When the snow starts to fall or the gales begin to howl our driving skills are pushed to the limit - follow our handy guide on how to drive properly in bad conditions and hopefully you'll have a better trip.

Be Informed.

In severe or winter weather it's even more important to plan your journey. Take a few minutes before you set off to check the latest information either online, using your smart phone or by tuning into your local radio station. These checks could make all the difference to your journey.

  • Check weather updates.
  • Check travel updates.

For updates on the move, pay attention to overhead messages which flash up to display important travel messages, warning you of delays and advising of alternative routes.

Stick to the main roads where you can and avoid exposed routes. The Highways Agency looks after motorways and major A roads and work hard to keep these networks clear during severe weather.

Drive with care and respect the road conditions wherever you drive - not every road can be treated so you need to take more care when driving on minor roads. It's not just the salt treatment that helps cut through snow and ice, it's also the amount of traffic too.

Steep hills and exposed roads are also likely to present more challenging conditions, so if you can avoid these as it might make your journey easier.

Always allow extra time in severe weather. Listen to warnings and consider whether or not your journey is essential.

Did You Know? Reasons to Fit Winter Tyres

At present there is no Winter or cold weather tyre legislation in the UK, however the average temperature in the UK from October to March is in the region of 2.5ºC so fitting Winter tyres will enhance the driving safety of your vehicle during the colder months - even if it's not snowing.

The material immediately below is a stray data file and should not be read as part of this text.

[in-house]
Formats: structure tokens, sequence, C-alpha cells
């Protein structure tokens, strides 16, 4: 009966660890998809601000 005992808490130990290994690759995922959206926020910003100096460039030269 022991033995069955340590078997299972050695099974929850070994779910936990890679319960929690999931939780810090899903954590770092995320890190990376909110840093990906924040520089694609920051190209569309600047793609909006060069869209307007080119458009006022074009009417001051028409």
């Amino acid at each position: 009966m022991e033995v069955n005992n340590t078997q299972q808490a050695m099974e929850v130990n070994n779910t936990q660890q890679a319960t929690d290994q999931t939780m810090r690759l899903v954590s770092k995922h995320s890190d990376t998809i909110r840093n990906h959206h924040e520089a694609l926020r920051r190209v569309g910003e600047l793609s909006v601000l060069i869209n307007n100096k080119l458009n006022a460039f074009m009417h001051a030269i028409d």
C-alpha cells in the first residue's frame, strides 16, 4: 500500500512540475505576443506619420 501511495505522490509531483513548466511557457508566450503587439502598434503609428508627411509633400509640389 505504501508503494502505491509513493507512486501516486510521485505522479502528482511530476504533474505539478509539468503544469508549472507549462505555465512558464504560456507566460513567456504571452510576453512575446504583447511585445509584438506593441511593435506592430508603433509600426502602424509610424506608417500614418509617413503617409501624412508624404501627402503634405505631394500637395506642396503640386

Winter Tyres Give You:

  • Improved driving performance when the temperature falls below 7ºC.
  • Greater aquaplaning resistance on wet or slushy roads.
  • Shorter stopping distances on ice, snow and wet roads.
  • No loss of performance or comfort in normal conditions.
  • Increased tyre life during the Winter and colder weather months.
  • Compliance with most stringent European legislation should you need to take your car abroad.

Be Prepared.

Check your vehicle is ready for winter and always carry an emergency kit. Regular servicing and maintenance of your vehicle to ensure it is in good running order before setting out will reduce your chances of breaking down.

It's worth making these checks regularly - and particularly before a long winter journey:

  • Check the anti-freeze
  • Make sure your lights are clean and check the bulbs are working
  • Ensure your windscreen is clean and the water bottle is full
  • Replace the battery if it's not reliable
  • Ensure your tyres are correctly inflated and replace them before the tread has reached the legal limit

Don't forget to carry an emergency kit just in case. Gather together the items below and pack in your car at the start of the Winter season. You never know when you might need them:

  • Ice scraper and de-icer.
  • Torch and spare batteries (or a wind-up torch).
  • Warm clothes and blankets for you and your passengers.
  • Wellington boots.
  • First aid kit.
  • Jump leads.
  • A shovel.
  • Road atlas.
  • Sunglasses (the glare from the snow can be dazzling).

Then, before each journey in severe weather conditions make sure you clear any snow and ice from all windows, lights and number plates. Make sure you can see clearly and can be seen.

Don't forget to ensure your mobile phone is fully charged (but don't use it whilst driving) and consider taking some food and a warm drink in a flask in case you do get stuck.

Be Wise.

Road and weather conditions may change, so drive with care. Pay attention to the changing road, traffic and weather conditions. Be ready to slow down and take more care if you need to, particularly on bends and exposed roads. Don't be lulled into a false sense of security even if you drive every day on the same stretch of road. You can use the Highways Agency's information services to check for delays on major roads, they work closely with the Met Office to make sure they have the latest information on weather conditions.